Archive for category Subject: Lucian Freud

Love Lucian || David Dawson & Martin Gayford

I am generally underwhelmed by collections of artists’ letters. Although they promise a doorway into the innermost thoughts of a creative genius, they are often just as filled with mundanity as those of anyone else. They can also be repetitive and, once you’ve grasped the chief of the bon mots, you really don’t have the appetite to read them again and again. Yes, I’m aware that, for the serious researcher, they can often add useful information to the chronology – the artist was working on this major painting at least two weeks before anyone thought, which changes everything.

This, however, is a different kettle of the proverbial fish. You’ll spot it immediately – the book is packed with illustrations, which are, indeed, its mainstay and the point at which you’ll probably start. Not for this the occasional image that simply gives a sense of the handwriting and (mark this) the paper used. Lucian Freud was clearly a visual thinker, perhaps even more than one could deduce from the fact that he was an artist of formidable ability. Quite simply, everything here is a work of art in its own right and intended to be so. The handwriting is quite childish and the spelling more than a little random. Although there is a waspish mind at work that is perfectly capable of expressing itself sharply and concisely, Lucian is not a wordsmith, at least certainly not at length. Amen, one might add, to that.

Because these are not reflections on the creative process, and far less an artist’s manifesto, the content is entirely personal. Back, you would think, to my original thesis, they’ll add nothing to our understanding of the artist’s work. All that is true, but artists are also people and we want to know at least something of their mundane life and relationships and you have it here in spades. Brevity comes once again to the rescue and the lack of prolixity (some visual thinkers don’t half go on once they get a pen in their hand) makes for a lively and entertaining read.

So, this is an account, partly in his own words and partly with a sound biographical framework, of Lucian Freud’s life below the artistic surface and of his relationships. It fills him out as a person perhaps more than anything else could and also more than we get for almost any other figure. Well done all round.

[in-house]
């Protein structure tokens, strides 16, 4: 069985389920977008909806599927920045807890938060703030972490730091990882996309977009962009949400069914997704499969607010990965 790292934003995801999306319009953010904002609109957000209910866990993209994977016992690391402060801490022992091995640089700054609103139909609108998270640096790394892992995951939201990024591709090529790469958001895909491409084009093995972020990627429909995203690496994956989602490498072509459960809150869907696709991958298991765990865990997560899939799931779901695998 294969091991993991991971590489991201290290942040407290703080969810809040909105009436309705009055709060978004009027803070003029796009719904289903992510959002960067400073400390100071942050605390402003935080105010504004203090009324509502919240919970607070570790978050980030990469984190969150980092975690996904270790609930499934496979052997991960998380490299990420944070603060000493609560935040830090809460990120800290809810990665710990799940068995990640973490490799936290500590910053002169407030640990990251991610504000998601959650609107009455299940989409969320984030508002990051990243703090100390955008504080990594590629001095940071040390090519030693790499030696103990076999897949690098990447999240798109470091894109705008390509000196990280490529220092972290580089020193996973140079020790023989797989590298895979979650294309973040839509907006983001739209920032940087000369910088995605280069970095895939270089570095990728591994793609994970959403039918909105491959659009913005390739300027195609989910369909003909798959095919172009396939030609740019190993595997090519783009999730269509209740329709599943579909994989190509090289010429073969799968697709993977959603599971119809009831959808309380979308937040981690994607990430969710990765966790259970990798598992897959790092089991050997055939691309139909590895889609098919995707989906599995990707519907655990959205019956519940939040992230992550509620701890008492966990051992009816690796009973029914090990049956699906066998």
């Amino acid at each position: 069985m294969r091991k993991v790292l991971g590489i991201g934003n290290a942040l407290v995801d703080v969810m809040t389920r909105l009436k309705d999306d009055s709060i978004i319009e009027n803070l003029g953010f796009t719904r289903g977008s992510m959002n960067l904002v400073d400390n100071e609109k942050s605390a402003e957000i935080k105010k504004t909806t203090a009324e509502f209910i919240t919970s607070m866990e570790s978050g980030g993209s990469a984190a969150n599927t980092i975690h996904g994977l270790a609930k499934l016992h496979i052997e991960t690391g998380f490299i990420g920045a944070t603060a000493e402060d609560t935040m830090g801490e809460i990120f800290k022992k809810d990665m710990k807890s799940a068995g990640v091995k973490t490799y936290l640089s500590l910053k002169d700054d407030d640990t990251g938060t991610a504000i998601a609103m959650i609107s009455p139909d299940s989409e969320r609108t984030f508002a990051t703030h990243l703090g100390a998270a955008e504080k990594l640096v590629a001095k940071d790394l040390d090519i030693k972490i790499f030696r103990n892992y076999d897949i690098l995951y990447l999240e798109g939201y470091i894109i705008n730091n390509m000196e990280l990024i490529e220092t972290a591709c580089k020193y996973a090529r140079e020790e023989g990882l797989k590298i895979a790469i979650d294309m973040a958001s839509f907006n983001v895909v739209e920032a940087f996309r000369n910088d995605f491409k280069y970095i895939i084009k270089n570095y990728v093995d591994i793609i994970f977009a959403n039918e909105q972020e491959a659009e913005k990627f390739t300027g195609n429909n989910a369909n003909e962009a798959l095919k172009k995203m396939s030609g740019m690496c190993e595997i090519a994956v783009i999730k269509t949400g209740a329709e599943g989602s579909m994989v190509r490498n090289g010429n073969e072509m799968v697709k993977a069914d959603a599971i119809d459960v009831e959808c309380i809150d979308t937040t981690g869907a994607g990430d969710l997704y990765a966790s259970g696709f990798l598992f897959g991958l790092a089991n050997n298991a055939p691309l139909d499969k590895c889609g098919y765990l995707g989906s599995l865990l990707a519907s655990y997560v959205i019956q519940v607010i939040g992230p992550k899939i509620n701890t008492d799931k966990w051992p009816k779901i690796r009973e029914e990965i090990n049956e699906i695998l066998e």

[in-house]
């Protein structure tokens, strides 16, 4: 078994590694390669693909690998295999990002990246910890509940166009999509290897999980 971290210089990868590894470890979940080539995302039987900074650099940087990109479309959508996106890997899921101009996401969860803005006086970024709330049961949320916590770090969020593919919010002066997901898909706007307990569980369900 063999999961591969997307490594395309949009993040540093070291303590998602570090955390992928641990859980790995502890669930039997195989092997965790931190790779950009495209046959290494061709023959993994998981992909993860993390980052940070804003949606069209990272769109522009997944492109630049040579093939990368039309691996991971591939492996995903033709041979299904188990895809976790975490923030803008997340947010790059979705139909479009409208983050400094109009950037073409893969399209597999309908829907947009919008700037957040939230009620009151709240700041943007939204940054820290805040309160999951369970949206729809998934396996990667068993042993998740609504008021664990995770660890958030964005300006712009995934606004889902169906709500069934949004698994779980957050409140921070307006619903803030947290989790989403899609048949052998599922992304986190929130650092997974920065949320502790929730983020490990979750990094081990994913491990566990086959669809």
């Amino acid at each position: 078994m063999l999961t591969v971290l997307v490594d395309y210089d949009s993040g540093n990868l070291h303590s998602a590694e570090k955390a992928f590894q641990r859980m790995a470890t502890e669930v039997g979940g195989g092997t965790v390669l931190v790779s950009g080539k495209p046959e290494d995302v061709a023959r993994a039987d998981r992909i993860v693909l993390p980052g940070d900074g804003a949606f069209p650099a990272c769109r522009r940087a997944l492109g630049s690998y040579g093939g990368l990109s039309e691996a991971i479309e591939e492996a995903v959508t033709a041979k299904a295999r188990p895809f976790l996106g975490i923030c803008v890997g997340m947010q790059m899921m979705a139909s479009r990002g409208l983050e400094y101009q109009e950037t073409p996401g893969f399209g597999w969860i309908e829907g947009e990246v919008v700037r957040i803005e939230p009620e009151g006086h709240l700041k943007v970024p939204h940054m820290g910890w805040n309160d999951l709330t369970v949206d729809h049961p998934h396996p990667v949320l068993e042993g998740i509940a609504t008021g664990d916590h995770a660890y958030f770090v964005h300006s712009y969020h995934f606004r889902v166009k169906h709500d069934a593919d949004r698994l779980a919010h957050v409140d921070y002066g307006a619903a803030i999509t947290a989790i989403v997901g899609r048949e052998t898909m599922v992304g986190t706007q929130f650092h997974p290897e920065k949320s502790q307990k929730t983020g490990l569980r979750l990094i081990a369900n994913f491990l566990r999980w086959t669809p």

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Lucian Freud Herbarium || Giovanni Aloi

Lucian Freud is best known for his frequently visceral figurative paintings. That he also worked with natural subjects comes as something of a surprise. These works are by no means unknown, but they are certainly unfamiliar to the more general viewer and add a perspective to his more famous oeuvre.

There’s a worthwhile comparison with Don McCullin’s landscape photography, or Robert Mapplethorpe’s flowers. Both of these are from later in their creators’ careers, but require a knowledge of what went before to better understand the thought processes behind them. Freud didn’t come to flowers and plants late – these works appear throughout his life, but they nevertheless add a counterpoint to the bulk of his output.

Usefully, Giovanni Aloi includes a couple of the figure paintings to provide a starting point, and also a history of plants in art. I can’t help wondering, though, given the idiosyncratic nature of Freud’s work, whether this is strictly necessary. There are plenty of other books on that subject a general reader could approach if they felt it necessary. Nevertheless this, alongside the figurative recap, adds to the sense of completeness of the present volume.

Freud’s approach to plants is by no means lyrical and there is a sense of enquiry and investigation in his depictions. Although they are more directly representational than the figure work, the eye is uncompromising and the composition rarely straightforward – a sense of the surreal persists. Where figures and faces appear, they often appear questioning or even disturbed; the artist’s unflinching eye and attention to detail are always present.

This is a beautiful and intriguing book that adds a new dimension to one of the towering greats of British art of the Twentieth Century and does its subject more than ample justice.

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